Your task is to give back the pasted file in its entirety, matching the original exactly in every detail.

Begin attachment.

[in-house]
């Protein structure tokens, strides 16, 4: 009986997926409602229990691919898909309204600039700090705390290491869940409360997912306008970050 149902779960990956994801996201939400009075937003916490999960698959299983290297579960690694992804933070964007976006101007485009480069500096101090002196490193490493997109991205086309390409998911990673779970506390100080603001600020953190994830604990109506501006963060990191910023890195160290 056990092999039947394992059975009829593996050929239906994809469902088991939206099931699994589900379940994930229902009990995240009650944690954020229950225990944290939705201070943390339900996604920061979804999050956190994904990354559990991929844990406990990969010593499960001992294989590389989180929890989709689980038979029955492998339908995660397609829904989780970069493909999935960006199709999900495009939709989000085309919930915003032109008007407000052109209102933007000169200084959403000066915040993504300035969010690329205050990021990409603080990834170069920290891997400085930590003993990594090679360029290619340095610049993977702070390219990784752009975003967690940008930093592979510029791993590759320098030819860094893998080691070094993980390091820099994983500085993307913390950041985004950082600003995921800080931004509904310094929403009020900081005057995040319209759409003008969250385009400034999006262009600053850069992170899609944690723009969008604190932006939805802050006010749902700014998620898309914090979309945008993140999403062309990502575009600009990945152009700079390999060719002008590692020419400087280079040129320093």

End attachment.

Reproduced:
[in-house]
């Protein structure tokens, strides 16, 4: 009986997926409602229990691919898909309204600039700090705390290491869940409360997912306008970050 149902779960990956994801996201939400009075937003916490999960698959299983290297579960690694992804933070964007976006101007485009480069500096101090002196490193490493997109991205086309390409998911990673779970506390100080603001600020953190994830604990109506501006963060990191910023890195160290 056990092999039947394992059975009829593996050929239906994809469902088991939206099931699994589900379940994930229902009990995240009650944690954020229950225990944290939705201070943390339900996604920061979804999050956190994904990354559990991929844990406990990969010593499960001992294989590389989180929890989709689980038979029955492998339908995660397609829904989780970069493909999935960006199709999900495009939709989000085309919930915003032109008007407000052109209102933007000169200084959403000066915040993504300035969010690329205050990021990409603080990834170069920290891997400085930590003993990594090679360029290619340095610049993977702070390219990784752009975003967690940008930093592979510029791993590759320098030819860094893998080691070094993980390091820099994983500085993307913390950041985004950082600003995921800080931004509904310094929403009020900081005057995040319209759409003008969250385009400034999006262009600053850069992170899609944690723009969008604190932006939805802050006010749902700014998620898309914090979309945008993140999403062309990502575009600009990945152009700079390999060719002008590692020419400087280079040129320093």